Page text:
Stories / Impact

Throwback Thursday: Working Together to Improve School Food with Shelburne Farms and JBF Chefs Boot Camp for Policy and Change

David Hugo

David Hugo

October 22, 2015


Photo by Vera Chang

By David Hugo, Chef at Shelburne Farms

Last month, Shelburne Farms hosted the James Beard Foundation’s eighth Chefs Boot Camp for Policy and Change, a three-day intensive training for chefs in policy and advocacy. A partnership with the Chef Action Network (CAN), JBF Chefs Boot Camps leverage prominent chefs as change-makers on food issues. It’s a mission in step with our work here at the Farm. Since boot camp, I’ve been reflecting on the synchronicities between our organizations, despite our differing roles within the food sector.

JBF celebrates, nurtures, and honors America's diverse culinary heritage through programs that educate and inspire. Like Shelburne Farms, which coaches teachers to educate for sustainability to transform schools, JBF prepares chefs to advocate to transform food systems. Teachers have the potential to touch the lives of hundreds of young people, as chefs inspire broad changes in consumer tastes and industry preferences. Now, more chefs are taking their work beyond the kitchen, using their voices to call on business and policymakers to support a more sustainable, just, and nutritious food system.

Photo by Vera Chang

The focus of this JBF Boot Camp—improving school food and childhood nutrition—gets at the heart of Shelburne Farms’ work. Through Vermont Food Education Every Day (VT FEED), our project with NOFA-VT, and our role as Northeast Lead of the National Farm to School Network, we’ve so far supported over 30% of Vermont public schools and reached more than 27,000 students with farm to school programs. Vermont schools with farm to school programs report greater school meal participation, better ability to provide a variety of vegetables in school lunch, and twice the national average in vegetable consumption.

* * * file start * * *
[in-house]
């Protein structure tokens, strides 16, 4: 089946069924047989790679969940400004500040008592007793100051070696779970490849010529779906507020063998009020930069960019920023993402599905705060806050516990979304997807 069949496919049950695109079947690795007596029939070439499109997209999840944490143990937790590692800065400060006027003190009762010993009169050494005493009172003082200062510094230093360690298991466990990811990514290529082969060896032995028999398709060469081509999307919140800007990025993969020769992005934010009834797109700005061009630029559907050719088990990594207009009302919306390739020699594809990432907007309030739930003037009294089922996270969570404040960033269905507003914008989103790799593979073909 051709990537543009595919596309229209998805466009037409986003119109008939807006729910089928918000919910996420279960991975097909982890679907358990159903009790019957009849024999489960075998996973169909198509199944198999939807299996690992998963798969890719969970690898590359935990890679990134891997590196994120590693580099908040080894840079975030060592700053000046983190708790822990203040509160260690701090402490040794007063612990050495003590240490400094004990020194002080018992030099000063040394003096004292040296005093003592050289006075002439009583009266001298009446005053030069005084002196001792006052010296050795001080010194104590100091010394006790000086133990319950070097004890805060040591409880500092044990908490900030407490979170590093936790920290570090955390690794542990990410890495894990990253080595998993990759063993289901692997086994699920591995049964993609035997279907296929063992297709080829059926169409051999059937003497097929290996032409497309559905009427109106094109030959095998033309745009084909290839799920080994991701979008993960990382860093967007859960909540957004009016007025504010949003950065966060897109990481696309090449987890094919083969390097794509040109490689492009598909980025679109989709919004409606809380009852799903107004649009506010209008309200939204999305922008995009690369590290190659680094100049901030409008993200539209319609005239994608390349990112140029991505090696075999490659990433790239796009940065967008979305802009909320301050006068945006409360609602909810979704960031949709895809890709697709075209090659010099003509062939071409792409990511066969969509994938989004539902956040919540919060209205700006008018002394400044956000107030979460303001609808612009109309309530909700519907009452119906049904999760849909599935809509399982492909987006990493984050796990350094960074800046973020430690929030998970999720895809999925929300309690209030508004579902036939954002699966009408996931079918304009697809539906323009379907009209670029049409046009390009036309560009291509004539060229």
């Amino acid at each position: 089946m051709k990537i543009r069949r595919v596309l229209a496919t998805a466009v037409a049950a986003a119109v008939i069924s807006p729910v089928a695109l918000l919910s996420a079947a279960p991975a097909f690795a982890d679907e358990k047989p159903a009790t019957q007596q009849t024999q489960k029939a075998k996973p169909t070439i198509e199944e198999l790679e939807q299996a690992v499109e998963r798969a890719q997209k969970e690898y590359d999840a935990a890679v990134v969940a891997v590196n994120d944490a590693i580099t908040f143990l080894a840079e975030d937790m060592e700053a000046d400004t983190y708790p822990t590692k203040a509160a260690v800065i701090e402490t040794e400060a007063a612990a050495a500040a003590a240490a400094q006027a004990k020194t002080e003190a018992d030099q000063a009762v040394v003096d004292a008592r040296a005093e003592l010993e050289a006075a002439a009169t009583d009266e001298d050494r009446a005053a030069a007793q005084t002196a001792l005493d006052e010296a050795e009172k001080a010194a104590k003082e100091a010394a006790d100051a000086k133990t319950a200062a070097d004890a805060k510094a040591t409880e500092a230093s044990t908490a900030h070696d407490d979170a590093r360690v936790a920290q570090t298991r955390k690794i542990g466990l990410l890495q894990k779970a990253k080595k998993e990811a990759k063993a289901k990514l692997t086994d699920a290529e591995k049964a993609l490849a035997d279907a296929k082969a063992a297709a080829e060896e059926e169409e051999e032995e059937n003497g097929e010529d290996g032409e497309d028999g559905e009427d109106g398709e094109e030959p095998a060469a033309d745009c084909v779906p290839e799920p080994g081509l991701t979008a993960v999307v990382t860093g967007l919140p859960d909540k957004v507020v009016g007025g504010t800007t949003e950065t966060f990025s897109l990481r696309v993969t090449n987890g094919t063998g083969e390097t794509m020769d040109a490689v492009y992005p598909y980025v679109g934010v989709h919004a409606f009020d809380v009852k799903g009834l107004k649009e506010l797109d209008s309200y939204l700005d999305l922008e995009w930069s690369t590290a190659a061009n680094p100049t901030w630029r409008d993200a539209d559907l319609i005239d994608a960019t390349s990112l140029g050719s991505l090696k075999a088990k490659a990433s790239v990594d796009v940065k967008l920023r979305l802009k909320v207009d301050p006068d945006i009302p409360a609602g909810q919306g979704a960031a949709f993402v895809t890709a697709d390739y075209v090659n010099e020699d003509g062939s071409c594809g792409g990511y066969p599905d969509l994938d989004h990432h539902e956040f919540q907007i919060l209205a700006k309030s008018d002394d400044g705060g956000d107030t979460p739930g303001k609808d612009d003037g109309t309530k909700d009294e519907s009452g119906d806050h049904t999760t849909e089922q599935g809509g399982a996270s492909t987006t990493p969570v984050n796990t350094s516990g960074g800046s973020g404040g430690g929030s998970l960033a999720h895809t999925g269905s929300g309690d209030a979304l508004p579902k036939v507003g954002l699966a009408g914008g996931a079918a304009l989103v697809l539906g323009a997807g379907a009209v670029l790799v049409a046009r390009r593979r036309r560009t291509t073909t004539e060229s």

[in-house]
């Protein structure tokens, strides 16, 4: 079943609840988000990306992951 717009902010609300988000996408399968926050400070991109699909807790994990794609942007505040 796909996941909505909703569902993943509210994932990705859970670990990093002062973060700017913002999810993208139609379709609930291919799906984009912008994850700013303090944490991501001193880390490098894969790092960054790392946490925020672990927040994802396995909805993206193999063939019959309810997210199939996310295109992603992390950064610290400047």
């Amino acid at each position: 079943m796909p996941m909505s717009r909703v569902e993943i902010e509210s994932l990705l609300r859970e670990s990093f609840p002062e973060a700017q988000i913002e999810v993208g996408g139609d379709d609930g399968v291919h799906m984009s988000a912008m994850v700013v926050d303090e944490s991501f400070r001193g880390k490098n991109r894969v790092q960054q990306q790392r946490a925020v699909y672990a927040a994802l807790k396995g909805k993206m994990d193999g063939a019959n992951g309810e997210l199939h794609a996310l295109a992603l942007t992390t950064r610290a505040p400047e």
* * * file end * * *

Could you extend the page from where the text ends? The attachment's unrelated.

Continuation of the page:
We’re widening our farm to school efforts for broader impact, too. In 2013, we published a kitchen-ready first-of-its-kind cookbook for and by school chefs that features local foods and follows USDA school meal guidelines. This year, thanks to a $100,000 USDA grant, we hosted the country’s first-ever regional farm to school gathering as part of our year-long Northeast Farm to School Institute.

Photo by Vera Chang

There’s much to improve around school food and childhood nutrition, where politics are complex (check out this Civil Eats article and National Farm to School blog post for a lowdown). As Betsy Rosenbluth, VT FEED’s project director, discussed in an earlier post, we need to support school food and child nutrition policies with programming that connects kids with food at multiple levels: in the classroom, cafeteria, and community. To accomplish this, we need more voices at the table.

This is where chefs come in. Chef-advocates at the latest JBF Boot Camp included Ann Cooper (a.k.a “the Renegade Lunch Lady”), a powerful national voice for school food reform; Bill Yosses, the former White House pastry chef who recently left his post to help integrate cooking into schools across the nation; and others. As community members, business owners, economic drivers, and even celebrity figures, chefs have the potential to be powerful food systems change leaders, including positively affecting the lives of children, our future. We’re glad to unite in efforts with JBF, CAN, and the 13 other Chefs Boot Camp participants who joined us on the farm to create greater school food transformation in years to come.


Stay up to date with Shelburne Farms on Facebook, Twitter, and Instagram. You can follow CAN chefs via Twitter or the hashtag #chefsleads. October is National Farm to School Month. See what’s happening across the country via #F2SMonth

Photos by Vera Chang. This post originally appeared on